The Museum of Modern Art in New York and Tate Modern do not have separate art departments but have term-based curatorial posts for Latin American art. Estrellita Brodsky, the New York-based patron of Latin American art, who has endowed the curatorial posts at both institutions, says: “With all these museums and groups, it is important to have an advocate in-house, and even though José Roca [at Tate Modern] is not in-house, he is a conduit and a brilliant curator who is out there in the field, who can asses what is going on and is the go between the museum and the collector’s group.”

Last year, Brodsky worked with the Los Angeles-based Centre ­Pompidou Foundation to support the Paris museum’s acquisitions of ­Latin American art. Brodsky says: “I was very happy, we held a very successful meeting. I invited a few Latin American art collectors to join me, and we were able to acquire over $250,000 of Latin American art, through either donations of works or funded acquisitions.”

Brodsky, a curator as well as a patron who holds a PhD in art ­history, is currently working on finishing a new private space for her collection and archives on ­Latin American Art. She expects to open around April 2014 in Chelsea, New York. Brodsky says: “Thanks to really committed collectors and curators across the board, there is so much interest now in Latin American art. It has come a long way from where it was ten years ago, and has had an incredible ripple effect, especially in the United States, but we have a long way to go. People such as Mari ­Carmen Ramírez in Texas are critical players that push for the field ­academically or institutionally.”

Who’s who: collectors and patrons

Estrellita Brodsky, born: New York

Independent curator, philanthropist and art historian; started collecting Latin American art more than 25 years ago

Endowed the Latin American curatorial posts at Tate Modern, London and the Museum of Modern Art (MoMA), New York. On the board of trustees of the Tate Americas Foundation, New York and, since 2006, serves on the Latin American and Caribbean Fund at MoMA. Previously was the co-chair of the board of trustees of El Museo del Barrio, New York and the vice-chair of the Centre Pompidou Foundation, Los Angeles.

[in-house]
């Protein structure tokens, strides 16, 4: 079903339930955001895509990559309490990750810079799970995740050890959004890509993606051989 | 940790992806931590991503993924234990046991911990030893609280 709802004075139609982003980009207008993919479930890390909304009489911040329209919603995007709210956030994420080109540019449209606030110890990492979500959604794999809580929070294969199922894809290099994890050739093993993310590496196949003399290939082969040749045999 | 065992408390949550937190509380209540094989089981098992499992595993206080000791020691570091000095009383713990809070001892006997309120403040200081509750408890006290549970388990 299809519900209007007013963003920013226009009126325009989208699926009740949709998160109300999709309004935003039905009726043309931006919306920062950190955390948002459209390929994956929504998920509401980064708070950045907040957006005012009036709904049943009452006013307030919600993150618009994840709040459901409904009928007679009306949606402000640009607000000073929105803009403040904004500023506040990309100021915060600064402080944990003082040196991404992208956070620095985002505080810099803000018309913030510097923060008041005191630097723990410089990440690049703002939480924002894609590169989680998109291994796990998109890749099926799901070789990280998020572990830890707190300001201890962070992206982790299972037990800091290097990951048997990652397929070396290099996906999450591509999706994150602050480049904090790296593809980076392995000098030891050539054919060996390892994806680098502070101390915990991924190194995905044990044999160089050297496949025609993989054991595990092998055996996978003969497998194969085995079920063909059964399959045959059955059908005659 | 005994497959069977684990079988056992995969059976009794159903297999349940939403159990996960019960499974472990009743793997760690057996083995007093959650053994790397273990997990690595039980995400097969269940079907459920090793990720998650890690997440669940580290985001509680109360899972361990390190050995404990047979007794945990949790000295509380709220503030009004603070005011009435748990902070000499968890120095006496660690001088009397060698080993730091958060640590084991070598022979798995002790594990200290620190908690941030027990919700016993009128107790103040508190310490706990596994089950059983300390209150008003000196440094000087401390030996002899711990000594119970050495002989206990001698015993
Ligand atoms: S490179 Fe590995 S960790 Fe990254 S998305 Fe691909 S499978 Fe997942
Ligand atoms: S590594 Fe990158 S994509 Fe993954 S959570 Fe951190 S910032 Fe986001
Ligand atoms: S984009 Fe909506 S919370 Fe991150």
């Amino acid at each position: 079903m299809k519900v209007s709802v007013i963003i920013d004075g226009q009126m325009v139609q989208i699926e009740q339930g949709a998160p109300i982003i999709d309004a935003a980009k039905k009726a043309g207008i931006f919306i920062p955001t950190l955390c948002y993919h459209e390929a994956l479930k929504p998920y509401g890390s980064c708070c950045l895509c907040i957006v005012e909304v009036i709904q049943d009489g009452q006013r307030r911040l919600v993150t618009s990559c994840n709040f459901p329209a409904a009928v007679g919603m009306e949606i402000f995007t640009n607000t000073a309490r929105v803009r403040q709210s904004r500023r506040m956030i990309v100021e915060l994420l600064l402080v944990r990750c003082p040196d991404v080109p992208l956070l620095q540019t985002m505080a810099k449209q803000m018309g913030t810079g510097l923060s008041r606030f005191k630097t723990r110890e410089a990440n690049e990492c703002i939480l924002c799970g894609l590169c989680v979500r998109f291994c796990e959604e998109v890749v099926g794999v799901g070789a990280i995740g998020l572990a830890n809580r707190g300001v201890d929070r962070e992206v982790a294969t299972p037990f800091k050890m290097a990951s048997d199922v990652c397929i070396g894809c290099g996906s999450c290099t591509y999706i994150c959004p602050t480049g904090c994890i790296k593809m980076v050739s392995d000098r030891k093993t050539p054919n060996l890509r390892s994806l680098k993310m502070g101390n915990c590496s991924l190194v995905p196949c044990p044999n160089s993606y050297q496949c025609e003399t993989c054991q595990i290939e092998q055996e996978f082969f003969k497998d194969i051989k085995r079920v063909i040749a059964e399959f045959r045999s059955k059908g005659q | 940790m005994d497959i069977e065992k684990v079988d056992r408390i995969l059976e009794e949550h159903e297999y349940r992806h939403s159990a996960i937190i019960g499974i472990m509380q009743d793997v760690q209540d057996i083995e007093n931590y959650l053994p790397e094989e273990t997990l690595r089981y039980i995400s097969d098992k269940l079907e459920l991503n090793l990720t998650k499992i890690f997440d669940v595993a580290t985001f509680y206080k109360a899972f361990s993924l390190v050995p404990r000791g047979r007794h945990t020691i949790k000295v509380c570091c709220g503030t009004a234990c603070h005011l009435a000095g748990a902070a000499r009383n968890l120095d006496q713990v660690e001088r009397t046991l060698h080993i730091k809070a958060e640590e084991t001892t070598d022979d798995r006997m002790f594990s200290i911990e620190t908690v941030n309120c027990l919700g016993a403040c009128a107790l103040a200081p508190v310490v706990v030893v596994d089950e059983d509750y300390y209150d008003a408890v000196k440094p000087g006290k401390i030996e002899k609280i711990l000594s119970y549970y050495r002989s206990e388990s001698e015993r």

Ella Fontanals-Cisneros, born: Cuba, based: Miami

Started collecting in the 1970s and founded the Cisneros Fontanals Art Foundation in 2002

Serves on the board of trustees of the Tate Americas Foundation, as a trustee of New Museum of Contemporary Art, New York and the Museum of Contemporary Art, North Miami. Previously served on the boards of the Miami Art Museum, the Cintas Foundation and the International Women’s Forum.

Mauro Herlitzka, born: Argentina

Argentine businessman and art collector, and co-director of the Pinta Art Fair, founded in 2007

A member of the International Council of MoMA, and member of its Latin American and Caribbean Acquisition Fund. Chairman of Fundación Espigas and its Documentation Center for the History of the Visual Arts in Argentina, second vice-chairman of the Asociacion de Amigos del Museo Nacional de Bellas Artes, Buenos Aires. Former chairman of arteBA Fundacion, Buenos Aires. Former member of the council of the Frick Collection, New York.

Patricia Phelps de Cisneros, born: Venezuela, based: New York

Started collecting and founded Fundación Cisneros in the 1970s

A founding member and chair of the Latin American and Caribbean Fund and, since 1992, a trustee of MoMA. A founding patron of the International Council of Museums’ (Icom) International Committee for Museums and Collections of Modern Art, an active member of the International Council and the Latin American Acquisitions Committee of Tate Modern, an ­international trustee of the Fundación Amigos del Museo del Prado, Madrid and a founding patron of Fundación Museo Reina Sofia, Madrid.

Juan Carlos Verme, born: Peru, based: Lima

Peruvian businessman and collector, director of Creditcorp ­and the Atlantic Security Bank

On the board of trustees of the Tate Americas Foundation since 2006, and a member of the Latin American Acquisitions Committee at Tate Modern, chairman of the board of the Museo de Arte de Lima since 2005, and a founding patron of Fundación Museo Reina Sofia, Madrid, were he served as vice-president of the board.

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13 Mar 14
19:29 CET


I notice there is no mention of Artists.

9 Dec 13
16:38 CET


extremely comprehensive review of the recent developments in the Latin American modern art scene....makes one want to visits the exhibits....!